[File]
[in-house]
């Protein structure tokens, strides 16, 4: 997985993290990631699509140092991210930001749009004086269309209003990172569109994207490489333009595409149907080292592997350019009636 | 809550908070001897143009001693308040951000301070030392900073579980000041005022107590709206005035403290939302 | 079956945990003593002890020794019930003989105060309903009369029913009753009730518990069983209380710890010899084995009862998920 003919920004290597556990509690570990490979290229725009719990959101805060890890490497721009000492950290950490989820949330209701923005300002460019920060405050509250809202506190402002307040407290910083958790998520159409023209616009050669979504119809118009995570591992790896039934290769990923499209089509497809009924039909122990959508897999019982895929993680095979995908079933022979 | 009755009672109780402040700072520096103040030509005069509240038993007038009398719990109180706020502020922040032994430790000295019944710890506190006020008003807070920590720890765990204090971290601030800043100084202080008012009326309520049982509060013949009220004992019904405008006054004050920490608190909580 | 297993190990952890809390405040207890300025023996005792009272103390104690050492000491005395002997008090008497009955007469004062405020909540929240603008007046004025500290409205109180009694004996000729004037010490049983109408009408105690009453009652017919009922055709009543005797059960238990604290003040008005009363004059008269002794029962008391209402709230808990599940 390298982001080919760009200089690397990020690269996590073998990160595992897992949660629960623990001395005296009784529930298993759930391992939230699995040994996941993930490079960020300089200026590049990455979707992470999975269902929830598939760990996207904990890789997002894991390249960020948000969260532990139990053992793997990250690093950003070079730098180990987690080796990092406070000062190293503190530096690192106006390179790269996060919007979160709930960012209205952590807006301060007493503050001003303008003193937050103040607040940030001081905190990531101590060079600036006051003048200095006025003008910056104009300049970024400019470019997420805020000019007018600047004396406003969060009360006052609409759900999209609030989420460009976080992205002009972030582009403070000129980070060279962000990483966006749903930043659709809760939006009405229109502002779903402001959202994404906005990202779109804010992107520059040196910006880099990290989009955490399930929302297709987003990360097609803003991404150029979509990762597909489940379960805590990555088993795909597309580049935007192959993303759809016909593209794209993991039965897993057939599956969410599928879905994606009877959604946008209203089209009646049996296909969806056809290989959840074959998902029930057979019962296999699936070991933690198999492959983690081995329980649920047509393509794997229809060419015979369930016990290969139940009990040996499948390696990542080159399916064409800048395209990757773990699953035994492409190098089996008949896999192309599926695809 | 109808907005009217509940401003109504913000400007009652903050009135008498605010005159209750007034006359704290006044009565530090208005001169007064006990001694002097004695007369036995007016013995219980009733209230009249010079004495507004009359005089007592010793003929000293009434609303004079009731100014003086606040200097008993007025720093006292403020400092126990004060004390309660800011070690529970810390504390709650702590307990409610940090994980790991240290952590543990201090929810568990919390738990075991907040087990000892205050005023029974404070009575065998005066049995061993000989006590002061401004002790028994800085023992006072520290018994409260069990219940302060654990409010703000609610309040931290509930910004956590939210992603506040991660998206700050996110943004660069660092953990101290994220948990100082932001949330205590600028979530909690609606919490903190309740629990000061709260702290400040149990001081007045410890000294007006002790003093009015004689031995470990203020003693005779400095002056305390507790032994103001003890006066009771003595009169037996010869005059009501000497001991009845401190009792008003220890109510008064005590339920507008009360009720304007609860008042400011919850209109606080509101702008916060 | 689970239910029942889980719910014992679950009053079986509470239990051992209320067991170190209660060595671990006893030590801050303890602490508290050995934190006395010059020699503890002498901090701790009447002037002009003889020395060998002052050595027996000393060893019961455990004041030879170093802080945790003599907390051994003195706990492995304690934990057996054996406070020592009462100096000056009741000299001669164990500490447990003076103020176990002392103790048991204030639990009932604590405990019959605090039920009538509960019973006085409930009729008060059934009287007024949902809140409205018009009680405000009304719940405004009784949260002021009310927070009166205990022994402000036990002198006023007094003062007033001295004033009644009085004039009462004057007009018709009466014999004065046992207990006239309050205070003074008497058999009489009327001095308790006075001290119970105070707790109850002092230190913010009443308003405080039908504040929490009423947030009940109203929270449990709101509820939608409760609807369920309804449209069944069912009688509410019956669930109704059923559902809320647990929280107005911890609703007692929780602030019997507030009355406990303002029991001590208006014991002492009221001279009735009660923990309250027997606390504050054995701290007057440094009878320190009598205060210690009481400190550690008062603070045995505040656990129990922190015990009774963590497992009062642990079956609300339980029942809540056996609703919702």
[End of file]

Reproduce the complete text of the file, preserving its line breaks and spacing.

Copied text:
[in-house]
């Protein structure tokens, strides 16, 4: 997985993290990631699509140092991210930001749009004086269309209003990172569109994207490489333009595409149907080292592997350019009636 | 809550908070001897143009001693308040951000301070030392900073579980000041005022107590709206005035403290939302 | 079956945990003593002890020794019930003989105060309903009369029913009753009730518990069983209380710890010899084995009862998920 003919920004290597556990509690570990490979290229725009719990959101805060890890490497721009000492950290950490989820949330209701923005300002460019920060405050509250809202506190402002307040407290910083958790998520159409023209616009050669979504119809118009995570591992790896039934290769990923499209089509497809009924039909122990959508897999019982895929993680095979995908079933022979 | 009755009672109780402040700072520096103040030509005069509240038993007038009398719990109180706020502020922040032994430790000295019944710890506190006020008003807070920590720890765990204090971290601030800043100084202080008012009326309520049982509060013949009220004992019904405008006054004050920490608190909580 | 297993190990952890809390405040207890300025023996005792009272103390104690050492000491005395002997008090008497009955007469004062405020909540929240603008007046004025500290409205109180009694004996000729004037010490049983109408009408105690009453009652017919009922055709009543005797059960238990604290003040008005009363004059008269002794029962008391209402709230808990599940 390298982001080919760009200089690397990020690269996590073998990160595992897992949660629960623990001395005296009784529930298993759930391992939230699995040994996941993930490079960020300089200026590049990455979707992470999975269902929830598939760990996207904990890789997002894991390249960020948000969260532990139990053992793997990250690093950003070079730098180990987690080796990092406070000062190293503190530096690192106006390179790269996060919007979160709930960012209205952590807006301060007493503050001003303008003193937050103040607040940030001081905190990531101590060079600036006051003048200095006025003008910056104009300049970024400019470019997420805020000019007018600047004396406003969060009360006052609409759900999209609030989420460009976080992205002009972030582009403070000129980070060279962000990483966006749903930043659709809760939006009405229109502002779903402001959202994404906005990202779109804010992107520059040196910006880099990290989009955490399930929302297709987003990360097609803003991404150029979509990762597909489940379960805590990555088993795909597309580049935007192959993303759809016909593209794209993991039965897993057939599956969410599928879905994606009877959604946008209203089209009646049996296909969806056809290989959840074959998902029930057979019962296999699936070991933690198999492959983690081995329980649920047509393509794997229809060419015979369930016990290969139940009990040996499948390696990542080159399916064409800048395209990757773990699953035994492409190098089996008949896999192309599926695809 | 109808907005009217509940401003109504913000400007009652903050009135008498605010005159209750007034006359704290006044009565530090208005001169007064006990001694002097004695007369036995007016013995219980009733209230009249010079004495507004009359005089007592010793003929000293009434609303004079009731100014003086606040200097008993007025720093006292403020400092126990004060004390309660800011070690529970810390504390709650702590307990409610940090994980790991240290952590543990201090929810568990919390738990075991907040087990000892205050005023029974404070009575065998005066049995061993000989006590002061401004002790028994800085023992006072520290018994409260069990219940302060654990409010703000609610309040931290509930910004956590939210992603506040991660998206700050996110943004660069660092953990101290994220948990100082932001949330205590600028979530909690609606919490903190309740629990000061709260702290400040149990001081007045410890000294007006002790003093009015004689031995470990203020003693005779400095002056305390507790032994103001003890006066009771003595009169037996010869005059009501000497001991009845401190009792008003220890109510008064005590339920507008009360009720304007609860008042400011919850209109606080509101702008916060 | 689970239910029942889980719910014992679950009053079986509470239990051992209320067991170190209660060595671990006893030590801050303890602490508290050995934190006395010059020699503890002498901090701790009447002037002009003889020395060998002052050595027996000393060893019961455990004041030879170093802080945790003599907390051994003195706990492995304690934990057996054996406070020592009462100096000056009741000299001669164990500490447990003076103020176990002392103790048991204030639990009932604590405990019959605090039920009538509960019973006085409930009729008060059934009287007024949902809140409205018009009680405000009304719940405004009784949260002021009310927070009166205990022994402000036990002198006023007094003062007033001295004033009644009085004039009462004057007009018709009466014999004065046992207990006239309050205070003074008497058999009489009327001095308790006075001290119970105070707790109850002092230190913010009443308003405080039908504040929490009423947030009940109203929270449990709101509820939608409760609807369920309804449209069944069912009688509410019956669930109704059923559902809320647990929280107005911890609703007692929780602030019997507030009355406990303002029991001590208006014991002492009221001279009735009660923990309250027997606390504050054995701290007057440094009878320190009598205060210690009481400190550690008062603070045995505040656990129990922190015990009774963590497992009062642990079956609300339980029942809540056996609703919702």